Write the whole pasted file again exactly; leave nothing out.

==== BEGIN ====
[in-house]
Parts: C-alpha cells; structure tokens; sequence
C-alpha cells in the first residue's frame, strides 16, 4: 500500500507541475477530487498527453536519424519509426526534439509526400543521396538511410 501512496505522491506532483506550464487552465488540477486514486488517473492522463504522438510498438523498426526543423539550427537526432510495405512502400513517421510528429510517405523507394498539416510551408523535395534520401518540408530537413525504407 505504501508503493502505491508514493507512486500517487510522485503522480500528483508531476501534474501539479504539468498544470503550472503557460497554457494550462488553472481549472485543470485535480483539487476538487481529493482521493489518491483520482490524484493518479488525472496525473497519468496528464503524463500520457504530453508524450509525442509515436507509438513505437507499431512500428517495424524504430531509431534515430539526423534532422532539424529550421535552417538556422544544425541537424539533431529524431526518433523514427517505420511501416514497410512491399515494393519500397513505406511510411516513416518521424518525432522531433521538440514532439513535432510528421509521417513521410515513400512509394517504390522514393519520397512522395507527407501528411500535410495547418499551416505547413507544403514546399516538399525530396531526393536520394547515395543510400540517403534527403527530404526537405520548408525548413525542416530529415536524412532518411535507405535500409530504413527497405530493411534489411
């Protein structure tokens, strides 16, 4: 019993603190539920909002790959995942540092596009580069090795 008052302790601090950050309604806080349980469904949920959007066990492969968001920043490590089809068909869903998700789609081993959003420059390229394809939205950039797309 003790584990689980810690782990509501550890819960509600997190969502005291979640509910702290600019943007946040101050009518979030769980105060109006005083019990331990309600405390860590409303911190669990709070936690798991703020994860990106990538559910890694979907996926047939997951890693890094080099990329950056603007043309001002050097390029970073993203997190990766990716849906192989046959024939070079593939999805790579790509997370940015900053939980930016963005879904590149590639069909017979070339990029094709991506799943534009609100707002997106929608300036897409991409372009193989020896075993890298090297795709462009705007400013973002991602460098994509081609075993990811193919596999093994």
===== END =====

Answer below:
[in-house]
Parts: C-alpha cells; structure tokens; sequence
C-alpha cells in the first residue's frame, strides 16, 4: 500500500507541475477530487498527453536519424519509426526534439509526400543521396538511410 501512496505522491506532483506550464487552465488540477486514486488517473492522463504522438510498438523498426526543423539550427537526432510495405512502400513517421510528429510517405523507394498539416510551408523535395534520401518540408530537413525504407 505504501508503493502505491508514493507512486500517487510522485503522480500528483508531476501534474501539479504539468498544470503550472503557460497554457494550462488553472481549472485543470485535480483539487476538487481529493482521493489518491483520482490524484493518479488525472496525473497519468496528464503524463500520457504530453508524450509525442509515436507509438513505437507499431512500428517495424524504430531509431534515430539526423534532422532539424529550421535552417538556422544544425541537424539533431529524431526518433523514427517505420511501416514497410512491399515494393519500397513505406511510411516513416518521424518525432522531433521538440514532439513535432510528421509521417513521410515513400512509394517504390522514393519520397512522395507527407501528411500535410495547418499551416505547413507544403514546399516538399525530396531526393536520394547515395543510400540517403534527403527530404526537405520548408525548413525542416530529415536524412532518411535507405535500409530504413527497405530493411534489411
């Protein structure tokens, strides 16, 4: 019993603190539920909002790959995942540092596009580069090795 008052302790601090950050309604806080349980469904949920959007066990492969968001920043490590089809068909869903998700789609081993959003420059390229394809939205950039797309 003790584990689980810690782990509501550890819960509600997190969502005291979640509910702290600019943007946040101050009518979030769980105060109006005083019990331990309600405390860590409303911190669990709070936690798991703020994860990106990538559910890694979907996926047939997951890693890094080099990329950056603007043309001002050097390029970073993203997190990766990716849906192989046959024939070079593939999805790579790509997370940015900053939980930016963005879904590149590639069909017979070339990029094709991506799943534009609100707002997106929608300036897409991409372009193989020896075993890298090297795709462009705007400013973002991602460098994509081609075993990811193919596999093994």